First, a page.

Ships removed on the Suez Canal berth as negotiations continue to charge more than $ 916 million

Cairo — A ship that blocked the Suez Canal for almost a week in March is moored in a waterway as canal authorities are pursuing a $ 916 million claim against the Japanese owner of the ship. A ship insurance company and one of the canal sources said Tuesday.

The Ever Given container ship owned by Shoei Kisen has been moored in a lake that separates the two sections of the canal since it was removed on March 29, as it is being investigated by the Suez Canal Authority (SCA).

Two unnamed SCA sources told Reuters that a court order had been issued to hold the ship. Negotiations on a claim for compensation are still underway, sources said.

Evergiven’s protection and compensation (P & I) insurance company, UK Club, said canal claims included a “salvage bonus” of $ 300 million and a “loss of reputation” of $ 300 million.

“Despite the size of the little-supported claim, the owner and its insurer have been in good faith with the SCA,” the UK club said in a statement.

“On April 12, a carefully considered and generous offer was made to the SCA to resolve their allegations. Today, we are disappointed with the subsequent decision by the SCA to arrest the vessel.”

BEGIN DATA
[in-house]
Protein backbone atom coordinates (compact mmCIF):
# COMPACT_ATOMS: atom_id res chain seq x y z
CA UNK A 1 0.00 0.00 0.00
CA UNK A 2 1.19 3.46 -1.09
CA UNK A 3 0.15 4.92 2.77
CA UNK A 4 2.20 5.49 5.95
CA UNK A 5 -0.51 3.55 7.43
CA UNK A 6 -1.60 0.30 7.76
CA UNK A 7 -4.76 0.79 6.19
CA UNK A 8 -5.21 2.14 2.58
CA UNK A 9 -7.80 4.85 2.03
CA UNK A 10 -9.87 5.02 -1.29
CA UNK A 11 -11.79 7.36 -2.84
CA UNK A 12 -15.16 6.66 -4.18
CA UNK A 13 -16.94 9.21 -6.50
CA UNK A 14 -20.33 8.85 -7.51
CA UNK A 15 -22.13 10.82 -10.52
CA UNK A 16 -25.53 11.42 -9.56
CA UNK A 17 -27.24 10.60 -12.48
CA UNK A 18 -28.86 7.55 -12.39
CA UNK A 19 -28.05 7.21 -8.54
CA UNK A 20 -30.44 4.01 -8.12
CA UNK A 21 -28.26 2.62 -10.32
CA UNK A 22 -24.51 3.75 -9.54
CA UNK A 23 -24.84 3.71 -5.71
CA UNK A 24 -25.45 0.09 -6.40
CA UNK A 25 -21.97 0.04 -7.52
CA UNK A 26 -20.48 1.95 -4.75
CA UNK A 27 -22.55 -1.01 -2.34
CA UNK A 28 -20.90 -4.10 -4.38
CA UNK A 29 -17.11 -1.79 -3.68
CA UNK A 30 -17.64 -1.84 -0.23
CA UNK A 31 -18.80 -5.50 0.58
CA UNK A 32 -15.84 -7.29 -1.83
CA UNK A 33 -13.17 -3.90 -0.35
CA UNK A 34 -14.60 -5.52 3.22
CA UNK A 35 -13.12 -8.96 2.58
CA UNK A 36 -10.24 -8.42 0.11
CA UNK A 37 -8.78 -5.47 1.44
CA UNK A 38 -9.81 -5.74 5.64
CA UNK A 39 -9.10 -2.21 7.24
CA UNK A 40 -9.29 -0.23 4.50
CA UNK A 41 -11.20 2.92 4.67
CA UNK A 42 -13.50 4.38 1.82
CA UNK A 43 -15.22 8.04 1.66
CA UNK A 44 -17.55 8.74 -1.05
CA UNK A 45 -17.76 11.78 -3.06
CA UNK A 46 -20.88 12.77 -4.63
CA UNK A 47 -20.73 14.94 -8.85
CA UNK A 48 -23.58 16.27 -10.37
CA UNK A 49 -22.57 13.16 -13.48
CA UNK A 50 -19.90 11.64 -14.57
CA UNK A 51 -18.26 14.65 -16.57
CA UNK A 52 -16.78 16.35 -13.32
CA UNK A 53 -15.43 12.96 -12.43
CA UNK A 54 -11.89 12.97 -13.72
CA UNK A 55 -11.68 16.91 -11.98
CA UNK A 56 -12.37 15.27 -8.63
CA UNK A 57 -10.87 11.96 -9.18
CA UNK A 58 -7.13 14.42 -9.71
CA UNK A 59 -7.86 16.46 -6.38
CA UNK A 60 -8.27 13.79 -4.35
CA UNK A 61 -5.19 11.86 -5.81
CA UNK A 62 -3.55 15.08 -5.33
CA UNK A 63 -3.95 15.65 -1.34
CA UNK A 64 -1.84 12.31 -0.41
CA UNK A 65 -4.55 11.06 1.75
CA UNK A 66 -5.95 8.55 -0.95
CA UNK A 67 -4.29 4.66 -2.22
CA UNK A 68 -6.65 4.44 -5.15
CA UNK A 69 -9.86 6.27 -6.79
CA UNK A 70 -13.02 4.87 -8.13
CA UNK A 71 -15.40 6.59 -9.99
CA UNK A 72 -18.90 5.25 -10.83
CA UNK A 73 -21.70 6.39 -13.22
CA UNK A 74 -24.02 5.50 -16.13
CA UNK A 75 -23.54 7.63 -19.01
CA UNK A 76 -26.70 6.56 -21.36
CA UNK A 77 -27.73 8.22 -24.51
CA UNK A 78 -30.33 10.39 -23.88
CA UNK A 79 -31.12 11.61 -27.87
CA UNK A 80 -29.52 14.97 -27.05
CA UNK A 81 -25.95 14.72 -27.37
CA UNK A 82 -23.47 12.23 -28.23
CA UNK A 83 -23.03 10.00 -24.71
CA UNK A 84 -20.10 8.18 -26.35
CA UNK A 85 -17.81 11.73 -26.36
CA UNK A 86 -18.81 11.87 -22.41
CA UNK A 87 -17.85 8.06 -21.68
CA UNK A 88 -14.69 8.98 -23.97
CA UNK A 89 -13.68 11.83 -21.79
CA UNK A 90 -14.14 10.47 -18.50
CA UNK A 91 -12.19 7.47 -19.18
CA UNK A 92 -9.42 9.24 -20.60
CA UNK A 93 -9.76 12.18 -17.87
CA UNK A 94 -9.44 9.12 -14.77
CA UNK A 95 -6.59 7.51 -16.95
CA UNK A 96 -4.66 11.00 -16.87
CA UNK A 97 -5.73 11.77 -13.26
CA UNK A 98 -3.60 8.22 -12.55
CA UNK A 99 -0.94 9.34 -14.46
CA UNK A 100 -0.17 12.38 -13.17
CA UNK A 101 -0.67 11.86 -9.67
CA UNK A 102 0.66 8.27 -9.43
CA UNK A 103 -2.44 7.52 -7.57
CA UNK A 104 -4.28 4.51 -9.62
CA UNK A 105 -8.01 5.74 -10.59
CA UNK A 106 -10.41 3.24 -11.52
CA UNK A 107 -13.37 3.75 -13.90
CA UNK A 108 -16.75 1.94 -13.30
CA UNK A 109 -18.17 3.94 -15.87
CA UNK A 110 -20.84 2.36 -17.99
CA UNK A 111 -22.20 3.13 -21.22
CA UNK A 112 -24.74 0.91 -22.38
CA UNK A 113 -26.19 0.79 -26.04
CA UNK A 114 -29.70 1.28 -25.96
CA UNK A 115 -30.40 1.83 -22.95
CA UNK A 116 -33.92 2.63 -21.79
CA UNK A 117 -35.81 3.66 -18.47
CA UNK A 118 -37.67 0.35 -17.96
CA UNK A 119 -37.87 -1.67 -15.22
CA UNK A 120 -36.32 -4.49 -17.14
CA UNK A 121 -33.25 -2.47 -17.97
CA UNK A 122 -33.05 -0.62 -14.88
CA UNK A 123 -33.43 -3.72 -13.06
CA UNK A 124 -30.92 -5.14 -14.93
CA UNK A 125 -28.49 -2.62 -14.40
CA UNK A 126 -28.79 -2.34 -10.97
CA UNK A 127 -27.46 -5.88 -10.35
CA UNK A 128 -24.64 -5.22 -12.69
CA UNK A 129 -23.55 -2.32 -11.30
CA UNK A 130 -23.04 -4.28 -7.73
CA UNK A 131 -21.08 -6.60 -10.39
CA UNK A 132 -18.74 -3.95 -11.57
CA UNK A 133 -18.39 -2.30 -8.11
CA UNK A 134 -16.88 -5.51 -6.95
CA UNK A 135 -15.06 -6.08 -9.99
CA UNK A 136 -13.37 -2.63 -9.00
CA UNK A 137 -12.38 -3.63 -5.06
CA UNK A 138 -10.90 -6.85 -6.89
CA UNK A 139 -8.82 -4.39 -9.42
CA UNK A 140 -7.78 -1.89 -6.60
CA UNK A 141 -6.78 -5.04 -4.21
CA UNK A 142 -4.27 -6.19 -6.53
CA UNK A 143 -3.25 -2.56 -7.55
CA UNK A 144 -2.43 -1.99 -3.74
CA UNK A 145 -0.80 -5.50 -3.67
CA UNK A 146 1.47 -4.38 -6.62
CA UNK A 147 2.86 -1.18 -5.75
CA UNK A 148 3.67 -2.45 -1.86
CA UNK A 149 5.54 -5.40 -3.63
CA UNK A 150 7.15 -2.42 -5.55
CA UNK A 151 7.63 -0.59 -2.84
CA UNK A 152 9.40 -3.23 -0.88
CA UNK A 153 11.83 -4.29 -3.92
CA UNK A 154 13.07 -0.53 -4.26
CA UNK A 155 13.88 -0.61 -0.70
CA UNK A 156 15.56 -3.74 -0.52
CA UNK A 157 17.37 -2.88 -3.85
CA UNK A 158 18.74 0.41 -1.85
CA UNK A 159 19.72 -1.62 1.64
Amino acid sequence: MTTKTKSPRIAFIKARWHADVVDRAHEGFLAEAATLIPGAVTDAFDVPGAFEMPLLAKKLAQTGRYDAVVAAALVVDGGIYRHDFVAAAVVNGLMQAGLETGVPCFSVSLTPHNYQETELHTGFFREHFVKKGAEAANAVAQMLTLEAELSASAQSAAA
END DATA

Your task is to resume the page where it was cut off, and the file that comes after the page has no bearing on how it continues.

Earlier on Tuesday, Yumi Shinohara, deputy manager of Shoei Kisen’s fleet management department, confirmed that the canal had filed a claim for compensation and was not granted permission to leave the port, but did not provide further details. It was.


Clyde & Co. Jai Sharma, a lawyer at Jai Sharma, said the decision to hold the vessel could affect cargo.

Although there was no immediate comment from the SCA, authorities’ chairman Osama Rabies said on Egyptian television last week that Evergiven would not leave until the investigation was completed and compensation was paid.

He said the canal suffered “great moral damage”, incurring shipping losses and the cost of rescue operations. He also said he wanted to solve the problem amicably.

SCA findings were expected by the weekend, according to SCA sources.

The international supply chain was disrupted when a 400-meter (430-yard) Evergiven ran ashore on March 23 and loaded with 18,300 containers.

It took six days for a professional rescue team to release the ship, delaying the passage of more than 400 ships and bypassing other ships throughout Africa.

Industry sources told Reuters last week that reinsurers are set to bear most of the bill for ship grounding.

Asked about SCA’s allegations, Sharma said:

One maritime lawyer said that shipowners usually provide agreed security and can continue to proceed in court where the ship and crew will later make a final ruling. “Of course in this case they want cash now,” he said.

Yusuri Mohamed and Jonathan Sole